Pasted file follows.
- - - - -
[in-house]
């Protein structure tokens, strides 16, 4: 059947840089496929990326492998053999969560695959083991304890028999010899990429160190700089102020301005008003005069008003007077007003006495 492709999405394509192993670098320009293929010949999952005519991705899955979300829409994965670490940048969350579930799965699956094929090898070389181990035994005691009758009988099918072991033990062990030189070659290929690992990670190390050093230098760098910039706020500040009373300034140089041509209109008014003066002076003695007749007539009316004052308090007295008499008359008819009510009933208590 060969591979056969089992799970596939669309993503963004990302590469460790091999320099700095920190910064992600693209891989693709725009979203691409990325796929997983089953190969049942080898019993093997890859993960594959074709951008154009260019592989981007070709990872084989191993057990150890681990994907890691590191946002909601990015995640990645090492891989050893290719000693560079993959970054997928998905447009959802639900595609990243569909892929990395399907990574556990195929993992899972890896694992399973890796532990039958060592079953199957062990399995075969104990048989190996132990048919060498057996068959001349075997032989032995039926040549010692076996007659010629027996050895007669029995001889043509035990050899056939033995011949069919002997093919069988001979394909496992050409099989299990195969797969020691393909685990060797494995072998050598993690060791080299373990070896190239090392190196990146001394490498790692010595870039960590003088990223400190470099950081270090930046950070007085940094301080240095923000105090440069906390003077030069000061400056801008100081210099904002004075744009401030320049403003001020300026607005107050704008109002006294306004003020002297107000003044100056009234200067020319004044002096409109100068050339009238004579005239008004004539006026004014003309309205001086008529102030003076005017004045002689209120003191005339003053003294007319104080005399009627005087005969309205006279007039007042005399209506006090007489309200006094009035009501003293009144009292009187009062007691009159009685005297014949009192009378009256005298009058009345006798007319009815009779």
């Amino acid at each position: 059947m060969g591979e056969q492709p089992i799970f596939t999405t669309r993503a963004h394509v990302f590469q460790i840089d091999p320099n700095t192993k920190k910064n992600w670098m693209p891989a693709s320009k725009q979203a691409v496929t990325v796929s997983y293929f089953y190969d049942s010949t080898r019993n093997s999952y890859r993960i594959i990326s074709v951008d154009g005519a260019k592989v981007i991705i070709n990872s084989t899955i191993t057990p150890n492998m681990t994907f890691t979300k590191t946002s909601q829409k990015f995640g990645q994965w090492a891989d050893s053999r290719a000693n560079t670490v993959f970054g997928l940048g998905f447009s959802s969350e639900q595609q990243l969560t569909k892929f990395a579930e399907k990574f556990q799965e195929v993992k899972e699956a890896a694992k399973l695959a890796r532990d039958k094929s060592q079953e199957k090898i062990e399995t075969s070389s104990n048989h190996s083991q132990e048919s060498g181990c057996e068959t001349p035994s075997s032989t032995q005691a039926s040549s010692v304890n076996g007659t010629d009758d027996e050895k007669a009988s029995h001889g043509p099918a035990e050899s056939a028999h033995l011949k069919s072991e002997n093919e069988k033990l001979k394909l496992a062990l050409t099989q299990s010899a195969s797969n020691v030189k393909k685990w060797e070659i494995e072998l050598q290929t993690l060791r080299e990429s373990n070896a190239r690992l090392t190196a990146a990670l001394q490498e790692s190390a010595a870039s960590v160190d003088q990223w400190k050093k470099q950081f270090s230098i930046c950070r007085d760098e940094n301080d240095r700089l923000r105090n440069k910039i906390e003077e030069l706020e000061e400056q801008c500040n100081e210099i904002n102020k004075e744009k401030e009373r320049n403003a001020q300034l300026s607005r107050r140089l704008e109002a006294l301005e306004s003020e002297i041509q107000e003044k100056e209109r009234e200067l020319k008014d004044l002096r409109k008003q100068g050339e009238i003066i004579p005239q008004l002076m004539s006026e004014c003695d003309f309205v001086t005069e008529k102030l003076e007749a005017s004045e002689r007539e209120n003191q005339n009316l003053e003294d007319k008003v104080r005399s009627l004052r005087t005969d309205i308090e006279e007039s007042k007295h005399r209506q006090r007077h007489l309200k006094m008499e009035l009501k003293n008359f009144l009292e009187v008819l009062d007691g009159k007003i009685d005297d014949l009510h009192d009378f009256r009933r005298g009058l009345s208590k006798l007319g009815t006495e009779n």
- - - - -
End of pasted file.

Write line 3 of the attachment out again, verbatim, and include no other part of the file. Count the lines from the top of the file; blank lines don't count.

């Amino acid at each position: 059947m060969g591979e056969q492709p089992i799970f596939t999405t669309r993503a963004h394509v990302f590469q460790i840089d091999p320099n700095t192993k920190k910064n992600w670098m693209p891989a693709s320009k725009q979203a691409v496929t990325v796929s997983y293929f089953y190969d049942s010949t080898r019993n093997s999952y890859r993960i594959i990326s074709v951008d154009g005519a260019k592989v981007i991705i070709n990872s084989t899955i191993t057990p150890n492998m681990t994907f890691t979300k590191t946002s909601q829409k990015f995640g990645q994965w090492a891989d050893s053999r290719a000693n560079t670490v993959f970054g997928l940048g998905f447009s959802s969350e639900q595609q990243l969560t569909k892929f990395a579930e399907k990574f556990q799965e195929v993992k899972e699956a890896a694992k399973l695959a890796r532990d039958k094929s060592q079953e199957k090898i062990e399995t075969s070389s104990n048989h190996s083991q132990e048919s060498g181990c057996e068959t001349p035994s075997s032989t032995q005691a039926s040549s010692v304890n076996g007659t010629d009758d027996e050895k007669a009988s029995h001889g043509p099918a035990e050899s056939a028999h033995l011949k069919s072991e002997n093919e069988k033990l001979k394909l496992a062990l050409t099989q299990s010899a195969s797969n020691v030189k393909k685990w060797e070659i494995e072998l050598q290929t993690l060791r080299e990429s373990n070896a190239r690992l090392t190196a990146a990670l001394q490498e790692s190390a010595a870039s960590v160190d003088q990223w400190k050093k470099q950081f270090s230098i930046c950070r007085d760098e940094n301080d240095r700089l923000r105090n440069k910039i906390e003077e030069l706020e000061e400056q801008c500040n100081e210099i904002n102020k004075e744009k401030e009373r320049n403003a001020q300034l300026s607005r107050r140089l704008e109002a006294l301005e306004s003020e002297i041509q107000e003044k100056e209109r009234e200067l020319k008014d004044l002096r409109k008003q100068g050339e009238i003066i004579p005239q008004l002076m004539s006026e004014c003695d003309f309205v001086t005069e008529k102030l003076e007749a005017s004045e002689r007539e209120n003191q005339n009316l003053e003294d007319k008003v104080r005399s009627l004052r005087t005969d309205i308090e006279e007039s007042k007295h005399r209506q006090r007077h007489l309200k006094m008499e009035l009501k003293n008359f009144l009292e009187v008819l009062d007691g009159k007003i009685d005297d014949l009510h009192d009378f009256r009933r005298g009058l009345s208590k006798l007319g009815t006495e009779n």